Manufacturer's Suggested Retail Price (MSRP), also known as "sticker" price, is a recommended selling price that automakers give a new car that is above the invoice price paid by the dealer. It is a price that does not include any options that can be added to a particular car style. When shown as a range, the prices are starting MSRPs, without options, for multiple styles for that model.
This price range reflects the Kelley Blue Book Suggested Retail value for all trim levels, but not necessarily all available options.
The Kelley Blue Book Suggested Retail value represents the amount an auto dealer might ask for a specific vehicle; the actual sale price will vary. A vehicle's popularity, condition, warranty, color and local market conditions are factors involved in determining a final price. The retail value is not a trade-in or private party value.
The Suggested Retail value assumes that the vehicle has been fully reconditioned and has a clean title history. The Suggested Retail value also allows for advertising, sales commissions, insurance and other costs of doing business as a dealer. Most vehicles offered at this price have passed an inspection, and some may carry a warranty. Vehicle mileage is assumed to be normal or below normal.
Best Bets get above-average mpg, class-average or better reliability, class-average or better crash-test ratings, and our recommendation.
By Larry Printz
The Morning Call and Mcall.com
October 25, 1997
When it comes to sporty coupes, looks are everything. When it comes to Toyota's Celica GT Convertible, the looks part is never in doubt. When it comes to power -- well, at least it sure does look good. The artfully bulging hood
sweeps back into a modern body shell that looks handsome when painted "Deep Jewel Green," according to the sticker. Paired with a "Tan Cambria Top," it looks good enough to draw admiring stares wherever it goes -- pretty good for a design now approaching
its third birthday. Certainly, it's a sophisticated style, one that carries over to the interior. The seats are clothed in a refined durable ivory fabric, the tan carpet contrasts sharply with the black plastic dash. The major controls are housed in
the center console and are easy to understand and operate. Equally easy is opening this Celica Convertible up to the elements. Flip two levers and hold the button. The convertible is only available in the up-level GT trim. This means Toyota's
2.2-liter four-cylinder over the anemic 1.8-liter four. With 130 horsepower and 145 foot-pounds of torque, it's not truly powerful, but pleasantly quick. The upside to this modest engine is good fuel economy: 22 mpg city, 30 mpg highway. Engine
behavior is exemplary, just as you'd expect from a Toyota. A distant revving builds quickly, with little fuss or noise. There's no vibration either, unusual for a large four-cylinder, but not a large Toyota four. The ride is as refined as its engine,
evoking a quality beyond its price tag. The ride is firm but not punishing, unless tackling the worst of bumps. Rippled road surfaces reveal a suspension so compliant, yet firm, that retaining control is easy. The speed-sensitive steering is quick, adding
to the fun. Road and tire noise isn't bad, considering its class. The test vehicle was a Limited Edition, which meant some appropriate badging on the car and floor mats, along with the test car's tan convertible top and sharp aluminum alloy wheels.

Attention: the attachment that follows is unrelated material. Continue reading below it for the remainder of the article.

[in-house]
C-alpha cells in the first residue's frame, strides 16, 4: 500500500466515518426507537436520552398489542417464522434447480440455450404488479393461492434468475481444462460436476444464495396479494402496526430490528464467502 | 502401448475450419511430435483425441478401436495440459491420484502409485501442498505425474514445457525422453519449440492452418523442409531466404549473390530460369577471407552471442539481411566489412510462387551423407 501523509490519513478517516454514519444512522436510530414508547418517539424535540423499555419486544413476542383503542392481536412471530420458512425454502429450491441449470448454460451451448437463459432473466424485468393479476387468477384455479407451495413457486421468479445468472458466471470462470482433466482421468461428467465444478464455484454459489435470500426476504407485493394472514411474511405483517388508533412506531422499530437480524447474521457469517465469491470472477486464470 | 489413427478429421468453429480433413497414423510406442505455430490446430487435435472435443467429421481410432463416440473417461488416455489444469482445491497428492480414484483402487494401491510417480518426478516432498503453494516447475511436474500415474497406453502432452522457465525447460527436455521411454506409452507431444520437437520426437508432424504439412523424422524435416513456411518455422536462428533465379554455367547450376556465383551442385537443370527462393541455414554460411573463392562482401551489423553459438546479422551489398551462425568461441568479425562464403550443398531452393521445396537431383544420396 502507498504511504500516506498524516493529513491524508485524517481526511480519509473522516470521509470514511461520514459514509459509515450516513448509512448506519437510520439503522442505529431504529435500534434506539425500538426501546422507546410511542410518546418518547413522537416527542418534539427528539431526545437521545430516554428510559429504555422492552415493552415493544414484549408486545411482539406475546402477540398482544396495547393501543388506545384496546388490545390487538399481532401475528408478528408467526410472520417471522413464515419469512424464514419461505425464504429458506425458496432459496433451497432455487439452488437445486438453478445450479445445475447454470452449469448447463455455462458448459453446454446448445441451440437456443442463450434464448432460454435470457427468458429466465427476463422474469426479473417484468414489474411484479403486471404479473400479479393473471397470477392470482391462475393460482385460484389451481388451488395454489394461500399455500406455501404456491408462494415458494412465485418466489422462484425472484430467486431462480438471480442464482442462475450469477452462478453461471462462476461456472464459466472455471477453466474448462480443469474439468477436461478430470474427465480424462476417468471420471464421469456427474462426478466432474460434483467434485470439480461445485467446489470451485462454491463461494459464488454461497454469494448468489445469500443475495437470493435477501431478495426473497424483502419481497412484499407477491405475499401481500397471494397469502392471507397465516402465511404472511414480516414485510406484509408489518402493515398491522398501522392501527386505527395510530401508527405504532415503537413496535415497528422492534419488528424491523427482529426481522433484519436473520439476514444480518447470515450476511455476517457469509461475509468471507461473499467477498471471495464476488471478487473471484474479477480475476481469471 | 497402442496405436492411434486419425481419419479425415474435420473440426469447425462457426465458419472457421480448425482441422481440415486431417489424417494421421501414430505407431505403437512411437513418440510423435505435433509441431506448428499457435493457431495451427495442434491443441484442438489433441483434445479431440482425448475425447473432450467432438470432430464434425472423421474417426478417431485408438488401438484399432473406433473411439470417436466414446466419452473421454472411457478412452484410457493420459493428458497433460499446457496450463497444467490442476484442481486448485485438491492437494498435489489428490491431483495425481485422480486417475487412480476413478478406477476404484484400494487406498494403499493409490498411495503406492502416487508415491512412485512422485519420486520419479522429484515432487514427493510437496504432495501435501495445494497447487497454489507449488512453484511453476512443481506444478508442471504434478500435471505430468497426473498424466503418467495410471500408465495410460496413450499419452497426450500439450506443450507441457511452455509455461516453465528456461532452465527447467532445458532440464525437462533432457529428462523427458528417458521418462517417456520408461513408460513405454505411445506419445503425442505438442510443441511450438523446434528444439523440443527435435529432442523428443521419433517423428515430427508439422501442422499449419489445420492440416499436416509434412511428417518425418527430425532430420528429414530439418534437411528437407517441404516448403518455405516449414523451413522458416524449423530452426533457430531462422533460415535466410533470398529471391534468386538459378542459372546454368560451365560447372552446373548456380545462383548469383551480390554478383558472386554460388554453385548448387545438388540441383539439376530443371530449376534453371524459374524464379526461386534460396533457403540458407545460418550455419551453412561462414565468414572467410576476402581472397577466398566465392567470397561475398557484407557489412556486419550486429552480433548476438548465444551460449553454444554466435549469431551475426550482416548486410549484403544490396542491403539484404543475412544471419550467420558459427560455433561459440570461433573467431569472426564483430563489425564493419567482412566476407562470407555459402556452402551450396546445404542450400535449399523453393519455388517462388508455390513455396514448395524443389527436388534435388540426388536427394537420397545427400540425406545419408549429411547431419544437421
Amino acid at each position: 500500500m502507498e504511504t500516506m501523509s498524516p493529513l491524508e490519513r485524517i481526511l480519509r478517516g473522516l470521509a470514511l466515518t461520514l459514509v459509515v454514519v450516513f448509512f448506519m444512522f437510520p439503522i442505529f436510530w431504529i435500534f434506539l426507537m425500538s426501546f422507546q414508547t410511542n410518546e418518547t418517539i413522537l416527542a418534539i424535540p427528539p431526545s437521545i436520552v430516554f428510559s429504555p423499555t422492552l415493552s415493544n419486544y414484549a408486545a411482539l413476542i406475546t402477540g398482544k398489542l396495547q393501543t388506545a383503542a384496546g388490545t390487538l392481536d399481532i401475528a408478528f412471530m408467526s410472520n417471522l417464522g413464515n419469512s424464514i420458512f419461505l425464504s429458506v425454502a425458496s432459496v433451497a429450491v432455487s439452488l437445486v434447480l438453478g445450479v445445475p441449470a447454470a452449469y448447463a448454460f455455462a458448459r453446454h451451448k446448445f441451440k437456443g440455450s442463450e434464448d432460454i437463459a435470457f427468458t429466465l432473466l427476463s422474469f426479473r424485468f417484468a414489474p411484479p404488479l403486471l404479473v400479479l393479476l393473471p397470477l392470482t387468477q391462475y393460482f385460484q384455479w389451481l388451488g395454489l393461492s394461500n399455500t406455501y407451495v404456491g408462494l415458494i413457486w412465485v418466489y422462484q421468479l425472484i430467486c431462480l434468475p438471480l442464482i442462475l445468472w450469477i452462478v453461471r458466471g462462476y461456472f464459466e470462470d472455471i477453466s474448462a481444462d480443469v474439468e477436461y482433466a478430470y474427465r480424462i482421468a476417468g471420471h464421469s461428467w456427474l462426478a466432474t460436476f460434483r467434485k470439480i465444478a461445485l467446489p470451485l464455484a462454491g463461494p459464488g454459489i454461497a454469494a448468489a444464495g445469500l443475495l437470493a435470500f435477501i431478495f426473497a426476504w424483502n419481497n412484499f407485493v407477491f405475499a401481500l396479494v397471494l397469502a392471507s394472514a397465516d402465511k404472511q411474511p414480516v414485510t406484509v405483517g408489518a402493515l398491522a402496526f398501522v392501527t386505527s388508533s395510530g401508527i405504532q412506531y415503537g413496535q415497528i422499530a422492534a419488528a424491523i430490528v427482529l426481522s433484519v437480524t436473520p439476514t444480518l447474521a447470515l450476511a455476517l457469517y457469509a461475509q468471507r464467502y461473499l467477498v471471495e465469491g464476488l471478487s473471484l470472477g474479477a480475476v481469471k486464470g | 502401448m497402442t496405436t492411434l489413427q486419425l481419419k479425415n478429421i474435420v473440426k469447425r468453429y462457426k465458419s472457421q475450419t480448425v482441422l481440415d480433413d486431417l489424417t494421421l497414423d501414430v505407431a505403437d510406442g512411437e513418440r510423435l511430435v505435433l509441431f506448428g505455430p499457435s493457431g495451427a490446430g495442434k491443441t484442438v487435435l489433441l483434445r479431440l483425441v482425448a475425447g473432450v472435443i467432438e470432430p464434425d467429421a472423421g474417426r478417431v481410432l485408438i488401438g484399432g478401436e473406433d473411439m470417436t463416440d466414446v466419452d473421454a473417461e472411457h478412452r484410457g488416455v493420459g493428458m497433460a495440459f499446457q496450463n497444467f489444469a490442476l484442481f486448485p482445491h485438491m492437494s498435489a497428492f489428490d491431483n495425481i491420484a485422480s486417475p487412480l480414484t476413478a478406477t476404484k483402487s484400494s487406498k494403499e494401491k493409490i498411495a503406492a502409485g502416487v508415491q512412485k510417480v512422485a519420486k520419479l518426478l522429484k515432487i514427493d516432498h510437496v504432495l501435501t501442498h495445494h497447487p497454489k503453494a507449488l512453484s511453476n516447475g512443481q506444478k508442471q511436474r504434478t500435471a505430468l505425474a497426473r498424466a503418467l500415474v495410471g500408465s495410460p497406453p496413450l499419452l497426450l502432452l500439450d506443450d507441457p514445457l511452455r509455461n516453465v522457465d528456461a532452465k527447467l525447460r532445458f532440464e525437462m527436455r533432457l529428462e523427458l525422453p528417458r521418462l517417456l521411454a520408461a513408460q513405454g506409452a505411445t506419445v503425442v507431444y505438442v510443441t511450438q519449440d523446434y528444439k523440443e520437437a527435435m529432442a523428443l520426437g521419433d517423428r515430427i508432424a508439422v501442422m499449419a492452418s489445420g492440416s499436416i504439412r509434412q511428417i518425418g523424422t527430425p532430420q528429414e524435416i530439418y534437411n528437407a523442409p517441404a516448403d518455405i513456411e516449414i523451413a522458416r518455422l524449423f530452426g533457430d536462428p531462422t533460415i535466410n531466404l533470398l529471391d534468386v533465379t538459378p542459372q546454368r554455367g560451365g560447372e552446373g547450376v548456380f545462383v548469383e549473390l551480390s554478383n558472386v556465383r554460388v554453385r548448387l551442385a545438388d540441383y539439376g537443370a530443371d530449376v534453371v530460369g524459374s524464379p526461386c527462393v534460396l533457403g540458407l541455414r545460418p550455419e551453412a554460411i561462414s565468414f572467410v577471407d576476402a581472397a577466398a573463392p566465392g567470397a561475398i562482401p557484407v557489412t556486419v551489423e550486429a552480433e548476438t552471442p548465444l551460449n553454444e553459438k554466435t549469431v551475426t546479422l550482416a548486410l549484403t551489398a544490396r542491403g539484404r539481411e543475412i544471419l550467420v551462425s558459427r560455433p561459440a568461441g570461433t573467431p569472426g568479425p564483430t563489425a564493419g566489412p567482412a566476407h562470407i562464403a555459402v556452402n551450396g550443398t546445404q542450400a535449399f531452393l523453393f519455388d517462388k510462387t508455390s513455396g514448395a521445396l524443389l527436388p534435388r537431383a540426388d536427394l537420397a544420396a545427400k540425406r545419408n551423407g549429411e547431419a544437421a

When it comes to convenience, Toyota has it covered. Besides the usual power windows, locks and mirrors, cruise control, tilt wheel and cup holders that you'd expect, there's also a keyless entry and a security system. The keyless entry works the
doors, but not the trunk. You won't be putting much in there anyway, but its 6.8 cubic feet is bigger than it sounds. The doors even lock and unlock automatically. Convertible-wise, this is a decent package. It's well screwed together, despite some
chassis flex. But it's tighter than previous versions. It's also stiffer than other Celicas, with extra reinforcement in its unibody. The cloth top is beautifully made and fully lined. It has a glass rear window with rear defogger. The Celica doesn't
face much in the way of competition in the marketplace, mainly Mazda's Miata. The Miata is smaller and lacks the Toyota's rear seat, which -- theoretically, at least -- gives one
the option of more than one passenger. The Chrysler Sebring is much larger and costs about the same, but lacks the Toyota's reliability. The Celica GT Convertible is not a sports car, more of a sporty coupe. But this classy cruiser is a stylish
addition to anyone's garage. Don't overlook it. 1998 Toyota Celica GT Convertible Standard: 2.2-liter double-overhead-cam four-cylinder engine, power four-wheel disc brakes, P205/ 55R15 radial tires, dual front air bags, alloy wheels, rear
spoiler, color-keyed door handles and dual power mirrors, tinted glass, fog lamps, cruise control, reclining front bucket seats, dual vanity mirrors, full center console, rear window defogger, variable intermittent wipers, power windows and door locks,
power rear quarter windows, cupholders, AM/FM-cassette-CD audio system with six speakers, LTD edition badges and floor mats. Options: Cargo net, keyless entry, wheel locks. Base price: $26,798 As tested:
$27,741 EPA rating: 22 mpg city, 30 mpg highway Test mileage: 25 mpg